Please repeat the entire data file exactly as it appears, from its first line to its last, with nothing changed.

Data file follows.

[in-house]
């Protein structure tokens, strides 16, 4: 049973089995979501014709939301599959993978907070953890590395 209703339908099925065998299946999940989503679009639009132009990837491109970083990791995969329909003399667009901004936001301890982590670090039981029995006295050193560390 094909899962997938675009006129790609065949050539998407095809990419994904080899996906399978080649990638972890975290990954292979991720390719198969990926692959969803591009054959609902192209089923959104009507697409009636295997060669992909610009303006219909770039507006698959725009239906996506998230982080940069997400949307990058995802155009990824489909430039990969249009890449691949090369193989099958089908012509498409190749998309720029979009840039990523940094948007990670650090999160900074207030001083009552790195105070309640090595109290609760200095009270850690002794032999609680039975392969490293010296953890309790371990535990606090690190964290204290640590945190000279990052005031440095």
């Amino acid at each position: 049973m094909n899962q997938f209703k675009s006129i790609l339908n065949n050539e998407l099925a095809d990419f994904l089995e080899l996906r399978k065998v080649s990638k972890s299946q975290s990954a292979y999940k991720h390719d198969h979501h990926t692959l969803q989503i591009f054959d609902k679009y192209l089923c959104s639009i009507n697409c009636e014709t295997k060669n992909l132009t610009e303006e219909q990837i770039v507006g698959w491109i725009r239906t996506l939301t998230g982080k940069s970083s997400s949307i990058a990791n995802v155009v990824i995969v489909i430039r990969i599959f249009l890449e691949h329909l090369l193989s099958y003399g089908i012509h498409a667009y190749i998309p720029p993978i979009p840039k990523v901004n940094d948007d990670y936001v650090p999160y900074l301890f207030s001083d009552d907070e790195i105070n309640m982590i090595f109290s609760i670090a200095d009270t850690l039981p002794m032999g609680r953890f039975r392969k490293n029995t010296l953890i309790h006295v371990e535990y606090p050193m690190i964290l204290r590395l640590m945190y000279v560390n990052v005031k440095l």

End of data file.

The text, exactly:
[in-house]
């Protein structure tokens, strides 16, 4: 049973089995979501014709939301599959993978907070953890590395 209703339908099925065998299946999940989503679009639009132009990837491109970083990791995969329909003399667009901004936001301890982590670090039981029995006295050193560390 094909899962997938675009006129790609065949050539998407095809990419994904080899996906399978080649990638972890975290990954292979991720390719198969990926692959969803591009054959609902192209089923959104009507697409009636295997060669992909610009303006219909770039507006698959725009239906996506998230982080940069997400949307990058995802155009990824489909430039990969249009890449691949090369193989099958089908012509498409190749998309720029979009840039990523940094948007990670650090999160900074207030001083009552790195105070309640090595109290609760200095009270850690002794032999609680039975392969490293010296953890309790371990535990606090690190964290204290640590945190000279990052005031440095």
């Amino acid at each position: 049973m094909n899962q997938f209703k675009s006129i790609l339908n065949n050539e998407l099925a095809d990419f994904l089995e080899l996906r399978k065998v080649s990638k972890s299946q975290s990954a292979y999940k991720h390719d198969h979501h990926t692959l969803q989503i591009f054959d609902k679009y192209l089923c959104s639009i009507n697409c009636e014709t295997k060669n992909l132009t610009e303006e219909q990837i770039v507006g698959w491109i725009r239906t996506l939301t998230g982080k940069s970083s997400s949307i990058a990791n995802v155009v990824i995969v489909i430039r990969i599959f249009l890449e691949h329909l090369l193989s099958y003399g089908i012509h498409a667009y190749i998309p720029p993978i979009p840039k990523v901004n940094d948007d990670y936001v650090p999160y900074l301890f207030s001083d009552d907070e790195i105070n309640m982590i090595f109290s609760i670090a200095d009270t850690l039981p002794m032999g609680r953890f039975r392969k490293n029995t010296l953890i309790h006295v371990e535990y606090p050193m690190i964290l204290r590395l640590m945190y000279v560390n990052v005031k440095l």